I'm also quite interested in the "psychology of sustainability". Soon I might produce my "non-plan C" (already hinted at in an Azimuth blog [comment](http://johncarlosbaez.wordpress.com/2010/11/11/our-future/#comment-2503)) - but except for aphorisms I'm not a good writer... well, that's why I'm exceedingly thrilled to see people like Jonathan Dickau, Curtis Faith, etc. show up here :-)

It looks one major "psychological" problem is the [tertium non datur](http://en.wikipedia.org/wiki/Tertium_non_datur): Either urbanism or back-to-nature. The Arcosanti project somehow feels like falling into the same trap for me: Wanting to have both at once.

Being several billion hominids meanwhile, we can't afford turning the whole planet into one huge Arcosanti settlement. So, we need both ways of life: Highly concentrated urbanism + living at the bosom of nature. The latter in a "super-sustainable" way, compensating the non-sustainability of cities, supporting city folks with food, carbon footprint neutralization, healing, etc.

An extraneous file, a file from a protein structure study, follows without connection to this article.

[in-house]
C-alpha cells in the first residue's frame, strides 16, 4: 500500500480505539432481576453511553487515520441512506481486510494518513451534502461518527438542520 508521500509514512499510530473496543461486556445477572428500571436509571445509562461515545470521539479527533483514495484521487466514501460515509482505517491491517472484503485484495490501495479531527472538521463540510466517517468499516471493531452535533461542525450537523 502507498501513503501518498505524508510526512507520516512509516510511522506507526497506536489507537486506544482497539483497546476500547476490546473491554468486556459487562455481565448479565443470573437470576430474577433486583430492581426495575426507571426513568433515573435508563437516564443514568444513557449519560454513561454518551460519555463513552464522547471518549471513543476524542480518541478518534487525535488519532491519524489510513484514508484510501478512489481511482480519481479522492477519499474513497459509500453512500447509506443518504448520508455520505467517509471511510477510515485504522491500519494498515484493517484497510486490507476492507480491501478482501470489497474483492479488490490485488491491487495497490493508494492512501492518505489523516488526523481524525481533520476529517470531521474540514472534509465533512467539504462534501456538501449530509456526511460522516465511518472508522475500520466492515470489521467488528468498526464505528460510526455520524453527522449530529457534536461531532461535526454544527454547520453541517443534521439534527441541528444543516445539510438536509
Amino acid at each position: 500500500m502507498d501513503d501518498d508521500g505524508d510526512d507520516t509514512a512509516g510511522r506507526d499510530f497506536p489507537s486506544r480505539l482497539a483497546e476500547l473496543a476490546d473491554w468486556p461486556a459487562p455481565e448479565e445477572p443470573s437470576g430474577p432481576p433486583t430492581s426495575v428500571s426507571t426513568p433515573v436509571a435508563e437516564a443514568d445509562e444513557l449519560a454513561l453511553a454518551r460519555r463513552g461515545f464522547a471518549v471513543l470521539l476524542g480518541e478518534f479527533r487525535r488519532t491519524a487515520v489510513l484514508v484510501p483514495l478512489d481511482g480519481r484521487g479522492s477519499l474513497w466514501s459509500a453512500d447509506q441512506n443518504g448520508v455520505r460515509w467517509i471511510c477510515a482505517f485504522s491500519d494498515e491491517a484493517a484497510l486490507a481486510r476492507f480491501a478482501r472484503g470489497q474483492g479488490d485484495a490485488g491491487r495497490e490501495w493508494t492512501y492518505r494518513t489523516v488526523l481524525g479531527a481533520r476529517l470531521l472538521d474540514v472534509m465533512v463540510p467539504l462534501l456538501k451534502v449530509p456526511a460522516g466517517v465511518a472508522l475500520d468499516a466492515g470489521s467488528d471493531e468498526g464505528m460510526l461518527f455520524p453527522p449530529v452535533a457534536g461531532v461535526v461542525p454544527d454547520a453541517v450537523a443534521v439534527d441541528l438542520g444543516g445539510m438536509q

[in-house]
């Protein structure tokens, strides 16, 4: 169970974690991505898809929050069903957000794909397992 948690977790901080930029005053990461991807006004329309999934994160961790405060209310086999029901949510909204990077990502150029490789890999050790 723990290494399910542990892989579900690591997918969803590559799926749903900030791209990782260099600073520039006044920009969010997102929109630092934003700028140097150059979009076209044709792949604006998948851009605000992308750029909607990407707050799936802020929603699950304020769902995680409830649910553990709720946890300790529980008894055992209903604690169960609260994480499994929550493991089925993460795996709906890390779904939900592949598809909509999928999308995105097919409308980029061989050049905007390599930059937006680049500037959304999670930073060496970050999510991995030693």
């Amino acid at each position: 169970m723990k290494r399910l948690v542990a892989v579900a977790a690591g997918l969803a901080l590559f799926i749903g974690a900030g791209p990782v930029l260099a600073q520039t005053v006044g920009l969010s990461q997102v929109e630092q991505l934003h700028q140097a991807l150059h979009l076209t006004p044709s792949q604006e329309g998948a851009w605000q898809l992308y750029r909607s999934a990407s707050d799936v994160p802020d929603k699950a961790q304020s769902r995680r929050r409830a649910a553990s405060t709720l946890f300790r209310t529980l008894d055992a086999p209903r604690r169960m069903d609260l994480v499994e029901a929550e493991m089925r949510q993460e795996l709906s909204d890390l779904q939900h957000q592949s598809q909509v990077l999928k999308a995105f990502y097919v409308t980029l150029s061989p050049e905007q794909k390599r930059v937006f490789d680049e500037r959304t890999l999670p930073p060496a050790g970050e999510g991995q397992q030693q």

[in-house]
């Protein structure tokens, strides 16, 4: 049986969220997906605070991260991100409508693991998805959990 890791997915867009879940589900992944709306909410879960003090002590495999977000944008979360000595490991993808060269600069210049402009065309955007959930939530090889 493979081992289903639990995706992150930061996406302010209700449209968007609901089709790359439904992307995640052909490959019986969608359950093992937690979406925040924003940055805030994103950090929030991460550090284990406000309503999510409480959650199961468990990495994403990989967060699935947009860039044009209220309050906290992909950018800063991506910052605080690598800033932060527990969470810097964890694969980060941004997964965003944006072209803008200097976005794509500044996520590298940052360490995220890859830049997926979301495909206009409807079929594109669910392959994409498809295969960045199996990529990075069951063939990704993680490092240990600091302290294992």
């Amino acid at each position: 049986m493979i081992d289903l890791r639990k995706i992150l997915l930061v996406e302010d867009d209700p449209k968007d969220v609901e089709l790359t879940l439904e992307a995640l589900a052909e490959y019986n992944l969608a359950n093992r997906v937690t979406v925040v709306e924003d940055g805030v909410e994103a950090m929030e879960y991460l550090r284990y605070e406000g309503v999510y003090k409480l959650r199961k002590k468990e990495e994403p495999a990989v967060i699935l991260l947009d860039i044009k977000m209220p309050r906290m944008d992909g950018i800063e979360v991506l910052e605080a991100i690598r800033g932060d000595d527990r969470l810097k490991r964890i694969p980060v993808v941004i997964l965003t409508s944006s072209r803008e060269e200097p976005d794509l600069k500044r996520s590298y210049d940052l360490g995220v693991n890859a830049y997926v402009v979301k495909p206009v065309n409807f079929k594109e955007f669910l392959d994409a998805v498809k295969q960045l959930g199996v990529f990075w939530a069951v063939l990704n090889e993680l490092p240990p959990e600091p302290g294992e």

E.g. I would love to live in a compostable straw bale house or perhaps just a [tipi](http://en.wikipedia.org/wiki/Tipi) with a cozy open fireplace in the middle. But, I'd also like to visit the university library (and leave my horse outside on the lawn) and have city folks producing electronic gadgets (I'll compensate them with yummy organic chicken I raise) so I can use the internet from my tipi.

Arcosanti methinks is neither of both. It is a nonsustainable psychological trap, spilling concrete and glass architecture all over mother nature's bosom.